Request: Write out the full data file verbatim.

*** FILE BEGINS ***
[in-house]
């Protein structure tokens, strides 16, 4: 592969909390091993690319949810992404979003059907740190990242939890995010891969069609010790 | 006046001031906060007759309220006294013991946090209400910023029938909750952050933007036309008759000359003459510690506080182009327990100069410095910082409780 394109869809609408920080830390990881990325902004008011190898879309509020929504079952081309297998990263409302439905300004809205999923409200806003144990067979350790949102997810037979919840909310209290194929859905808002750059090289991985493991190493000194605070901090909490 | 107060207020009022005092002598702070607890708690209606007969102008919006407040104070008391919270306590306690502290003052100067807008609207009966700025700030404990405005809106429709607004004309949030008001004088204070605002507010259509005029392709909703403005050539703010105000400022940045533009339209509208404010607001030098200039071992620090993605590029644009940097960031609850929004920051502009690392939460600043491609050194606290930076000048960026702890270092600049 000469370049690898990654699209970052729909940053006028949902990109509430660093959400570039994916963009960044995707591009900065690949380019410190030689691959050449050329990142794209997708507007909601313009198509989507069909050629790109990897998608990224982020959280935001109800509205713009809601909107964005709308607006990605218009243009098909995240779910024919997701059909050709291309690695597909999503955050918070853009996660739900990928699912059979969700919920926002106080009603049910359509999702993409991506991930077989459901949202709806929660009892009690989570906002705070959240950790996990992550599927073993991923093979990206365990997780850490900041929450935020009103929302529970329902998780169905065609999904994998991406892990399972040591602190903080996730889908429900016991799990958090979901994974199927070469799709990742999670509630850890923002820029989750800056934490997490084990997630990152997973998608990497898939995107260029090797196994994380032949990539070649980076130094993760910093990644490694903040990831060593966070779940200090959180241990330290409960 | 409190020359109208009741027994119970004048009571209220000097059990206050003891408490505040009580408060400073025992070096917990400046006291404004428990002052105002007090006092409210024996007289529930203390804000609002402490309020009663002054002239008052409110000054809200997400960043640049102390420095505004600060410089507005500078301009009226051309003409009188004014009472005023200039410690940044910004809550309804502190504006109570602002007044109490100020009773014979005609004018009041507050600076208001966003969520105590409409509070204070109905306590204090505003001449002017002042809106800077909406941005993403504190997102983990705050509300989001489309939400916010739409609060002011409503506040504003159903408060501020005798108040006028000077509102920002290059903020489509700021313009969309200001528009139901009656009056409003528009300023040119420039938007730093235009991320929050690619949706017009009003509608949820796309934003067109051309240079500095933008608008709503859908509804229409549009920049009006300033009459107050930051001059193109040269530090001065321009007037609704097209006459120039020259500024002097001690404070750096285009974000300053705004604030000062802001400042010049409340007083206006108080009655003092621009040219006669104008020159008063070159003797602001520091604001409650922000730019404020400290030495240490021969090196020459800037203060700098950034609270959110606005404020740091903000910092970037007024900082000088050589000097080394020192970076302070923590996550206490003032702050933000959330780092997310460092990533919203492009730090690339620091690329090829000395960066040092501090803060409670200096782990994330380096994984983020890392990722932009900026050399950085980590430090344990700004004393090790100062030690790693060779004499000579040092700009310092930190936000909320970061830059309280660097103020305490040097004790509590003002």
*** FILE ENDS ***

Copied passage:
[in-house]
């Protein structure tokens, strides 16, 4: 592969909390091993690319949810992404979003059907740190990242939890995010891969069609010790 | 006046001031906060007759309220006294013991946090209400910023029938909750952050933007036309008759000359003459510690506080182009327990100069410095910082409780 394109869809609408920080830390990881990325902004008011190898879309509020929504079952081309297998990263409302439905300004809205999923409200806003144990067979350790949102997810037979919840909310209290194929859905808002750059090289991985493991190493000194605070901090909490 | 107060207020009022005092002598702070607890708690209606007969102008919006407040104070008391919270306590306690502290003052100067807008609207009966700025700030404990405005809106429709607004004309949030008001004088204070605002507010259509005029392709909703403005050539703010105000400022940045533009339209509208404010607001030098200039071992620090993605590029644009940097960031609850929004920051502009690392939460600043491609050194606290930076000048960026702890270092600049 000469370049690898990654699209970052729909940053006028949902990109509430660093959400570039994916963009960044995707591009900065690949380019410190030689691959050449050329990142794209997708507007909601313009198509989507069909050629790109990897998608990224982020959280935001109800509205713009809601909107964005709308607006990605218009243009098909995240779910024919997701059909050709291309690695597909999503955050918070853009996660739900990928699912059979969700919920926002106080009603049910359509999702993409991506991930077989459901949202709806929660009892009690989570906002705070959240950790996990992550599927073993991923093979990206365990997780850490900041929450935020009103929302529970329902998780169905065609999904994998991406892990399972040591602190903080996730889908429900016991799990958090979901994974199927070469799709990742999670509630850890923002820029989750800056934490997490084990997630990152997973998608990497898939995107260029090797196994994380032949990539070649980076130094993760910093990644490694903040990831060593966070779940200090959180241990330290409960 | 409190020359109208009741027994119970004048009571209220000097059990206050003891408490505040009580408060400073025992070096917990400046006291404004428990002052105002007090006092409210024996007289529930203390804000609002402490309020009663002054002239008052409110000054809200997400960043640049102390420095505004600060410089507005500078301009009226051309003409009188004014009472005023200039410690940044910004809550309804502190504006109570602002007044109490100020009773014979005609004018009041507050600076208001966003969520105590409409509070204070109905306590204090505003001449002017002042809106800077909406941005993403504190997102983990705050509300989001489309939400916010739409609060002011409503506040504003159903408060501020005798108040006028000077509102920002290059903020489509700021313009969309200001528009139901009656009056409003528009300023040119420039938007730093235009991320929050690619949706017009009003509608949820796309934003067109051309240079500095933008608008709503859908509804229409549009920049009006300033009459107050930051001059193109040269530090001065321009007037609704097209006459120039020259500024002097001690404070750096285009974000300053705004604030000062802001400042010049409340007083206006108080009655003092621009040219006669104008020159008063070159003797602001520091604001409650922000730019404020400290030495240490021969090196020459800037203060700098950034609270959110606005404020740091903000910092970037007024900082000088050589000097080394020192970076302070923590996550206490003032702050933000959330780092997310460092990533919203492009730090690339620091690329090829000395960066040092501090803060409670200096782990994330380096994984983020890392990722932009900026050399950085980590430090344990700004004393090790100062030690790693060779004499000579040092700009310092930190936000909320970061830059309280660097103020305490040097004790509590003002």